'Unprecedented' Meeting Focuses On Valley Fever
Kings County health officer Dr. Michael MacLean uses one word to sum up this week’s valley fever symposium: 'Unprecedented.'
He says it’s a big deal that the leaders of the Centers for Disease Control and the National Institutes of Health are gathering in Bakersfield to focus their attention on an orphan disease that mainly affects the southwestern United States.
“Because it doesn’t affect a whole lot of people, it’s very difficult to get resources to learn about the disease, and this unprecedented symposium with CDC and NIH is a very good beginning toward addressing all the unknowns we have about valley fever,” he says.
The two-day meeting is intended to create greater awareness of valley fever, which is chronically misdiagnosed. Bakersfield Congressman Kevin McCarthy says it’s also an opportunity to discuss best practices for treating the disease, and work towards developing a vaccine to prevent it.
“The ultimate goal is the vaccine, but what you have to do first is put a framework and plan together to get there, so you have to have everybody that wants to be involved in on it, and that’s what the symposium does,” says McCarthy, who’s hosting the event.
Tonight, at the Kern County health department, the symposium will feature a public forum with McCarthy, as well as CDC director Dr. Thomas Frieden, and NIH director Dr. Francis Collins. Tomorrow, at CSU Bakersfield, top valley fever researchers, public health officials and lawmakers will discuss the fungal disease. The event is free and open to the public.
Dr. John Galgiani, director of the Valley Fever Center for Excellence at the University of Arizona, says the meeting is an important step in the long process of raising awareness of valley fever, generating more funding for disease research, and eventually developing a vaccine.
“It’s not just a one-symposium kind of problem,” Galgiani says. “It’s going to need after awareness, decisions and commitments to make these possible solutions possible.”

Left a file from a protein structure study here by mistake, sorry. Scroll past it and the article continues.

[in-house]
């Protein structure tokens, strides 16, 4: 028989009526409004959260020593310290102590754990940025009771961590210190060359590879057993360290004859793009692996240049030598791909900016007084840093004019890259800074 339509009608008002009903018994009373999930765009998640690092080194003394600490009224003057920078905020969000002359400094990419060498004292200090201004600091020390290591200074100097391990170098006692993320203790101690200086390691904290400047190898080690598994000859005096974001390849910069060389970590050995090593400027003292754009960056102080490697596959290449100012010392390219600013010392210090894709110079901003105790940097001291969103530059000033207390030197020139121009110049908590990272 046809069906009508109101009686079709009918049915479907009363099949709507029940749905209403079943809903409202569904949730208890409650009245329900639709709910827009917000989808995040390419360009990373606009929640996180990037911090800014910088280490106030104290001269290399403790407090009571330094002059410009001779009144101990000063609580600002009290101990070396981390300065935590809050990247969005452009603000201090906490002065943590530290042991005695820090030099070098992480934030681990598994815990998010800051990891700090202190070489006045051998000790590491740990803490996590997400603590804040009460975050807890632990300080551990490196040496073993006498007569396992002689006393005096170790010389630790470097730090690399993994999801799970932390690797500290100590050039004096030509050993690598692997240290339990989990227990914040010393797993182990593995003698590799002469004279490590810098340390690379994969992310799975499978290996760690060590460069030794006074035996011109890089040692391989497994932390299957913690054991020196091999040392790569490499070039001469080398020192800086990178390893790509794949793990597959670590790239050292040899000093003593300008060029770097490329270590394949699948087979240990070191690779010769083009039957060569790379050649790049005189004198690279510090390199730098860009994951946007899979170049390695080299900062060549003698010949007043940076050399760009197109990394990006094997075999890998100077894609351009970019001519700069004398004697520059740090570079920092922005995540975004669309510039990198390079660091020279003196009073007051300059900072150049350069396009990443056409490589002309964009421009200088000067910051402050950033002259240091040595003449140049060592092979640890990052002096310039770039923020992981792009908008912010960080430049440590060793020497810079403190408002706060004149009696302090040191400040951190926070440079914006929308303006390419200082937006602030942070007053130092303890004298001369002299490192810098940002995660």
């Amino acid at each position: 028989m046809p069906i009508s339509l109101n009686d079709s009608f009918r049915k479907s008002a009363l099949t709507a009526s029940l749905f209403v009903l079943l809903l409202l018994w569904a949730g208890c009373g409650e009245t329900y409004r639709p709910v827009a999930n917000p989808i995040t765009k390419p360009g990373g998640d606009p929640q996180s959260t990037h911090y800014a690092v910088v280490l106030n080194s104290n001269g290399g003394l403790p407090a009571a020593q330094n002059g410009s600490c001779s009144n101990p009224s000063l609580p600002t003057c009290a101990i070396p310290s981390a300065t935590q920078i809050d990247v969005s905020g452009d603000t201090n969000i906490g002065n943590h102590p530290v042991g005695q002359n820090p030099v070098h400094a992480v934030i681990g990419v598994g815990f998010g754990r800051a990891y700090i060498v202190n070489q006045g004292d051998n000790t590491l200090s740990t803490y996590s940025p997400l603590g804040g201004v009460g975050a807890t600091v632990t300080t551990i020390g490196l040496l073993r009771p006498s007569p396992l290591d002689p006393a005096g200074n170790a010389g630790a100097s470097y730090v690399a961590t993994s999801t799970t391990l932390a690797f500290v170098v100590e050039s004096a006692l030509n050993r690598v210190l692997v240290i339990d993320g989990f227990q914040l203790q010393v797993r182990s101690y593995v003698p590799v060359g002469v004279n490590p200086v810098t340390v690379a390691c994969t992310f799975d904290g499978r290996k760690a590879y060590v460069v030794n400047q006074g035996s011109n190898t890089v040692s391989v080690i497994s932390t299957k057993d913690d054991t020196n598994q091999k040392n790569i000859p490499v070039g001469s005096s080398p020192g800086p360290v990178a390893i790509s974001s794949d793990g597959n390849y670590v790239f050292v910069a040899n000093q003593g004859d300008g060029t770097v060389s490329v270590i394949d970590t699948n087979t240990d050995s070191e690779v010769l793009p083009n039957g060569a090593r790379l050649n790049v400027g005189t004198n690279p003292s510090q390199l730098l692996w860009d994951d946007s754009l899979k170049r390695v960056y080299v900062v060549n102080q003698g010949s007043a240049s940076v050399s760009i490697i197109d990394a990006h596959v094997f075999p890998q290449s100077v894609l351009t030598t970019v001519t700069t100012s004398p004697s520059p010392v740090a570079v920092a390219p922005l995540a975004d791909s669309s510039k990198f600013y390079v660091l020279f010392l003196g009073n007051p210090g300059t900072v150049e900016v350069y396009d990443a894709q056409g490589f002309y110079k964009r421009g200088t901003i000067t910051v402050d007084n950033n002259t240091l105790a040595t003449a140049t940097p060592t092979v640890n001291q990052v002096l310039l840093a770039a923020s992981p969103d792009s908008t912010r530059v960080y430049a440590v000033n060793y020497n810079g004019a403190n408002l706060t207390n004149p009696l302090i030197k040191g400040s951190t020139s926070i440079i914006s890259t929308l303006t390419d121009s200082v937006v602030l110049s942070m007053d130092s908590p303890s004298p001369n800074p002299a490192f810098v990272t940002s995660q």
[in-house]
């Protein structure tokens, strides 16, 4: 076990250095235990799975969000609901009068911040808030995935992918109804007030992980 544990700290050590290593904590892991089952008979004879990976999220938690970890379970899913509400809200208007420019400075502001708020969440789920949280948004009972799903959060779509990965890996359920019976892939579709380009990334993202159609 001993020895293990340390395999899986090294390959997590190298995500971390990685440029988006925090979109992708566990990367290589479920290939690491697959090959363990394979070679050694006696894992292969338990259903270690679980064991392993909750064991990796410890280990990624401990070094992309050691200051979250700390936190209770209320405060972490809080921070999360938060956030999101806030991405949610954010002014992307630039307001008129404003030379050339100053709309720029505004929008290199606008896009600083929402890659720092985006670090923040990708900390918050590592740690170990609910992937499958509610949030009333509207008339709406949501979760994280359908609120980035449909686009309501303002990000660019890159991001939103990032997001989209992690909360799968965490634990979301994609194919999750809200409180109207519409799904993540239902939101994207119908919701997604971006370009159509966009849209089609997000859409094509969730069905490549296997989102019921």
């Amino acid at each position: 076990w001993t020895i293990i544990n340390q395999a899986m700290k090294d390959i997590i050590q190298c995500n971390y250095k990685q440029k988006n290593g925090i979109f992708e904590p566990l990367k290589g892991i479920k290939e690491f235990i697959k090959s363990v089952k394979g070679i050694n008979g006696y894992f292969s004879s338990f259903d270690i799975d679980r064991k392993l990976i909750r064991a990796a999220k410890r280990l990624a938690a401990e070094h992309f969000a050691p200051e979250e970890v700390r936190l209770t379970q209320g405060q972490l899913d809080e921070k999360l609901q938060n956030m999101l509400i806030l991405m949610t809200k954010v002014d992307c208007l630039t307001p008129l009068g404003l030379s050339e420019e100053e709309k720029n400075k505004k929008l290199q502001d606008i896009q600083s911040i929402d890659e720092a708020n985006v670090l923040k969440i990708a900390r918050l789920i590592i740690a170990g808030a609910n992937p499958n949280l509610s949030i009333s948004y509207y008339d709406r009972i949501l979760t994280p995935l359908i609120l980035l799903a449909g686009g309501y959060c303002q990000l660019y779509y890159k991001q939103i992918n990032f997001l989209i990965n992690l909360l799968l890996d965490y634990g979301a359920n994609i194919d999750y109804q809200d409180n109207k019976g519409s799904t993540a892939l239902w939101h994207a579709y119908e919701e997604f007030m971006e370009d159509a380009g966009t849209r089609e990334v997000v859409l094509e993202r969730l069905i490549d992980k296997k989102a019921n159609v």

Community and patient groups are excited about the event. Jessica Einstein, director of the Valley Fever Americas Foundation in Bakersfield, says the meeting will be a success if it leads to further opportunities for research.
“We want to use the connections that are made at this event to really power full-steam ahead and make sure we get something written up,” she says. “We want to fund new research.”
Whether or not progress is made, though, could depend, in part, on how well community members rally around the disease, says Barron Lerner, a professor of medicine at New York University, and an author of several books about patient lobbies and movements.
“I think we like to live in a world where the diseases that cause the most harm would get the most funding, and the diseases that weren’t so important would get less funding,” Lerner says. “But the fact of the matter is, that groups that scream the loudest and have the best stories often get the most resources.”
The region’s valley fever community might be in the infancy stages of starting this type of awareness effort. Einstein says she will attend tonight’s survivor’s reception at the symposium, in the hopes of connecting with people who want to start a support group.
“We do have people who are suffering, and have suffered from this disease,” Einstein says. “If we can help them by facilitating the beginning of a support group, then that would be our first goal.”
Still, efforts to shine a light on the disease could be hampered by a long-standing problem: One reason that valley fever has struggled to gain attention and funding is that it impacts an overlooked region of California, Lerner says.
“That’s an unfortunate reality of all of these diseases, that to the degree that the disease is more likely to affect a more affluent population, it’s going to be easier to raise the profile,” he says.
But the symposium could be a milestone in the efforts to curb this orphan disease that disproportionately affects the Central Valley.